NE CASC Newsletter 7.2.2021.

Friday, July 2, 2021
————NE CASC NEWS————
Save the Dates: 2021 NE CASC Regional Science Symposium
NE CASC invites the climate adaptation science community to participate in our 2021 Regional Science Symposium, which will take place online on Tuesday, October 26th, and Wednesday, October 27th. Please join us to learn about NE CASC research, hear about our new science plan, and discover resources and tools that support climate adaptation. The symposium will also include discussions focused on identifying emerging research and management needs, and it is our hope that it will foster new partnerships and strengthen existing collaborations between resource managers and NE CASC researchers. Read More >> 
Save the Dates: NE CASC Fall Webinar Series
We are delighted to announce the lineup for our Fall Webinar Series, which will begin on Wednesday, September 15th, at 4:00 PM with a presentation by Jon Woodruff and Brian Yellen on “The Northeast's Paraglacial Shore and Its First Order Control on the Future Resilience of Coupled Beach/Marsh Systems.” Please note the time change to 4:00 PM for all webinars through December. Read More >> 
New Publication: Plant Regulatory Lists in the U.S. Are Reactive and Inconsistent
More than 500 invasive plant species are currently taking root across the U.S., a number that is expected to increase as warming temperatures caused by climate change allow invasive species to shift their range northward. According to a new article in the Journal of Applied Ecology authored by a team including NE CASC researchers Bethany Bradley, Evelyn Beaury, and Emily Fusco, this problem is compounded by inconsistent regulations within the U.S., where varying state restrictions on invasive species undermine governmental efforts to respond adequately to this threat. Read More >> 

New Publication: Effects of Timber Harvest on Epigeous Fungal Fruiting Patterns and Community Structure in a Northern Hardwood Ecosystem
In this article recently published in the Canadian Journal of Forest Research,  NE CASC Principal Investigator Anthony D'Amato and his collaborators examine the response of fungal fruiting bodies, which constitute an important part of the diet of many mammal and invertebrate species, to adaptation strategies designed to sustain northern hardwood forest ecosystems in northern New England. Read More >> 
New Publication: Unraveling the Mystery of New England Beaches
Although New England beaches are well known to the millions of Americans who flock to them during the summer, these sedimentary systems have been, until very recently, shrouded in a geological mystery. Prior to the recent publication of a Marine Geology article by NE CASC Principal Investigator Jon Woodruff and his collaborators, the factors governing the degree of beach slope were largely unknown. The findings from Woodruff's study, which decisively unravel this mystery, are critically important for understanding how New England’s beaches will respond to climate change impacts such as rising sea levels and increased storm activity. Read More >>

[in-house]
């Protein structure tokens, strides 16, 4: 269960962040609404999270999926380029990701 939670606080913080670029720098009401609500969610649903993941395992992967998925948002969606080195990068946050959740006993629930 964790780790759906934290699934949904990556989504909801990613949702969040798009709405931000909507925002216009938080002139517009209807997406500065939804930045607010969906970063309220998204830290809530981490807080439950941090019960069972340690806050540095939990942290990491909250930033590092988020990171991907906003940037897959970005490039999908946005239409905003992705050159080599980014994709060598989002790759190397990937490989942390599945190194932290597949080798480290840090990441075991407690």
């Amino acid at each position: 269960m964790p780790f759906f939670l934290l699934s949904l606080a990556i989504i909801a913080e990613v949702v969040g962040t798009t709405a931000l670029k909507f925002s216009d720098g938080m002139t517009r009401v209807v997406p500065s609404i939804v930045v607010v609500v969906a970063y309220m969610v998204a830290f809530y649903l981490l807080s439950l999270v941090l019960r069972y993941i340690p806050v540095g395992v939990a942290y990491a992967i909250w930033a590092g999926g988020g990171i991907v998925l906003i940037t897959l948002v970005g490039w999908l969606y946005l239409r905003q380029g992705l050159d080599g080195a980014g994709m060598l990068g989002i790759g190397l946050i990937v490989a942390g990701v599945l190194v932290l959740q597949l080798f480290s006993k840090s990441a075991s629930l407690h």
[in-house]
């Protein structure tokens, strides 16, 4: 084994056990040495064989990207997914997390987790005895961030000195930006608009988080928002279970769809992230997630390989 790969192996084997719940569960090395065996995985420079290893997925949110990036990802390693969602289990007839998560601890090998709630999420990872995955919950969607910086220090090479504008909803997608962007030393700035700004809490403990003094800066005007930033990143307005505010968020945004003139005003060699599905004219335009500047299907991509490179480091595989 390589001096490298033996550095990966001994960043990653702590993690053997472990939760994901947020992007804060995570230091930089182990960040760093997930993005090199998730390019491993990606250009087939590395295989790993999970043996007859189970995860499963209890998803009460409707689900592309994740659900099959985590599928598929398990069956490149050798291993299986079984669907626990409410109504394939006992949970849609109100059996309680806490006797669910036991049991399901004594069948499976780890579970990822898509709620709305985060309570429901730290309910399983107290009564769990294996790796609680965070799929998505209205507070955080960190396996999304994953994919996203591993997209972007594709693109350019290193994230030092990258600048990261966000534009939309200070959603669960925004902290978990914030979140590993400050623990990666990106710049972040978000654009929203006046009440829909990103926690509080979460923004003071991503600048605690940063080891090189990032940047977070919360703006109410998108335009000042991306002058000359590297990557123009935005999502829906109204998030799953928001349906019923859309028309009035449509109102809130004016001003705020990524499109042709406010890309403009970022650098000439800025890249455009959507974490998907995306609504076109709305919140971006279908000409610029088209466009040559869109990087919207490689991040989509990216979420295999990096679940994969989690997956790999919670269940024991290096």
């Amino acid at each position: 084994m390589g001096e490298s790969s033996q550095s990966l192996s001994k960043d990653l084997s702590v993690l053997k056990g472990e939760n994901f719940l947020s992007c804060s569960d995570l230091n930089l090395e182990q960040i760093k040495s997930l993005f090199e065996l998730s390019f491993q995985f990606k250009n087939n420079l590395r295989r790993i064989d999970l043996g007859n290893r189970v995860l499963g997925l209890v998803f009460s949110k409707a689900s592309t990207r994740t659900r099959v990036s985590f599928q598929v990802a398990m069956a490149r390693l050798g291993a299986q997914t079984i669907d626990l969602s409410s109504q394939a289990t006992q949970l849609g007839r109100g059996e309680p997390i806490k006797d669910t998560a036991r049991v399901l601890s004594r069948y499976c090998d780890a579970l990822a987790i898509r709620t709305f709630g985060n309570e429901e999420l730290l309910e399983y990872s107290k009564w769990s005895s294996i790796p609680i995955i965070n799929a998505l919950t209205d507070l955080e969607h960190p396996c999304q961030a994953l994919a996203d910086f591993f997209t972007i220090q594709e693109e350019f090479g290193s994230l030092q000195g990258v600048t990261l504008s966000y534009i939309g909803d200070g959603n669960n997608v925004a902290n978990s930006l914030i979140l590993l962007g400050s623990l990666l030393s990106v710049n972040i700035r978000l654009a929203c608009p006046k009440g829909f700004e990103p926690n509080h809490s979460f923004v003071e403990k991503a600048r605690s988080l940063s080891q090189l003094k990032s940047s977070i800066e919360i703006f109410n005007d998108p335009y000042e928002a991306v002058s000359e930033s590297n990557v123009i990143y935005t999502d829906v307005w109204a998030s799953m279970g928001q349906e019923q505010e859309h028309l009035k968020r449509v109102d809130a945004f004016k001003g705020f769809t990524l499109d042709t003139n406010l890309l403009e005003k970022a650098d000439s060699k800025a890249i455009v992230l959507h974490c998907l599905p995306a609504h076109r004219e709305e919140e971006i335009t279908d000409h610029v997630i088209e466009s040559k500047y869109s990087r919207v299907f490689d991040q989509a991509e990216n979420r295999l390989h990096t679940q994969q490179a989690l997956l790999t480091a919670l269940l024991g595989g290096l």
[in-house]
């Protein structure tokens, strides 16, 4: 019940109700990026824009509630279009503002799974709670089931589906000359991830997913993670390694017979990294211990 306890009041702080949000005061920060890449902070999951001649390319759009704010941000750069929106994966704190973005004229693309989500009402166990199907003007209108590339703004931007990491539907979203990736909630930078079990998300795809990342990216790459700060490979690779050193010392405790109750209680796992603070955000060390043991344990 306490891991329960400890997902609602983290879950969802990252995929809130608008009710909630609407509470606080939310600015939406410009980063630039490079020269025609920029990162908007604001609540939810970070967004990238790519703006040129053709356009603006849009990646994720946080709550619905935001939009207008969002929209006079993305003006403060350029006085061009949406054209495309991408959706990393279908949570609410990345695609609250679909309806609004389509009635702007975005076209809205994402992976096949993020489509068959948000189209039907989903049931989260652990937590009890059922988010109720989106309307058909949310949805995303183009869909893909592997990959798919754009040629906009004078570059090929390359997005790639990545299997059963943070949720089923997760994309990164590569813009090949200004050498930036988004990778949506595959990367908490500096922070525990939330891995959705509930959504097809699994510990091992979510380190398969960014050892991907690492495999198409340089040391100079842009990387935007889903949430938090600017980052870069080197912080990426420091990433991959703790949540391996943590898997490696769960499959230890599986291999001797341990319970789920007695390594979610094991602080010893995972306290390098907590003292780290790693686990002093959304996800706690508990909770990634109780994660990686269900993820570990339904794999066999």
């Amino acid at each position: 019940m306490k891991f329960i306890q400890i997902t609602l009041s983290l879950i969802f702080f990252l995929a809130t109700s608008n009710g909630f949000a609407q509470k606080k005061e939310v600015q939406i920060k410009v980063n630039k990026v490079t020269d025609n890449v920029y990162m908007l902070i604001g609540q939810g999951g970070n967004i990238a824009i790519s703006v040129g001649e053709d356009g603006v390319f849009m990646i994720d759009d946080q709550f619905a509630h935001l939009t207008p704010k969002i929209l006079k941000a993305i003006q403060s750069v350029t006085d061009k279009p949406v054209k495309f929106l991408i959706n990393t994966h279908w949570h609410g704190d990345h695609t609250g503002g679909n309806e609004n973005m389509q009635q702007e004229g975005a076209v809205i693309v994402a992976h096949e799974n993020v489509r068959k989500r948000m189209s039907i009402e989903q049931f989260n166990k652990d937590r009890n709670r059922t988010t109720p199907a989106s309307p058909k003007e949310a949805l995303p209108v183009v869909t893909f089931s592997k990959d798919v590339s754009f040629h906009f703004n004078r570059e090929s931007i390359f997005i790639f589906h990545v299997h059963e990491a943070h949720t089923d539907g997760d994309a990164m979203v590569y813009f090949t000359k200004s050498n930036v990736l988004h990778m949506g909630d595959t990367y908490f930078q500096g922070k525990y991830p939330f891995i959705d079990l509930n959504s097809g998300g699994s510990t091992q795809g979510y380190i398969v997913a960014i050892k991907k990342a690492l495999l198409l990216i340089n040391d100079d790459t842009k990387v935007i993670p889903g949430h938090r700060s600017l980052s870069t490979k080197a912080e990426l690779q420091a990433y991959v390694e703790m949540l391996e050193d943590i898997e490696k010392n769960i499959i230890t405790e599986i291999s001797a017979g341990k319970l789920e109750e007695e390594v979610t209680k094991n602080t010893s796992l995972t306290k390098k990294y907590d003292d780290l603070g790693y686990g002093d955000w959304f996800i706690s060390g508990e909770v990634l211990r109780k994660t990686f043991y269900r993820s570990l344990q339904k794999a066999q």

Project Completed: Identifying and Evaluating Adaptation Science for Forest Habitats and Bird Communities in the Northeast
A team lead by NE CASC Principal Investigators Anthony D'Amato and Frank Thompson has published the final report for its project, "Identifying and Evaluating Adaptation Science for Forest Habitats and Bird Communities in the Northeast." This project began with the recognition that the impacts of climate change and forest diseases undermine the ability of natural resource managers to sustain important forest habitat for wildlife species. While the natural resource management and research communities have a general understanding of what broad climate adaptation strategies may help navigate these challenges, the effectiveness of implementing these broad strategies remains unknown. To address these gaps in existing knowledge, this project sought to identify the science needs of managers and evaluate how well climate adaptation can sustain forest habitat. Read More >> 

Shifting Seasons Summit Brings Indigenous Community Together to Discuss Climate Adaptation Planning
More than 350 members of the Indigenous and climate adaptation science communities participated in the 3rd installment of the Shifting Seasons Summit, which was organized by the College of Menominee Nation Sustainable Development Institute and took place virtually from April 19-21, 2021. Read More >> 

How Climate Change Exacerbates and Complicates Wildlife Management: NE CASC Organizes Special Session at Northeast Fish & Wildlife Conference
As part of April’s virtual Northeast Fish & Wildlife Conference, NE CASC and Terwilliger Consulting, Inc., co-organized the special session "Emerging Threats and Unintended Consequences: How Climate Change Exacerbates and Complicates Wildlife Management."  Read More >>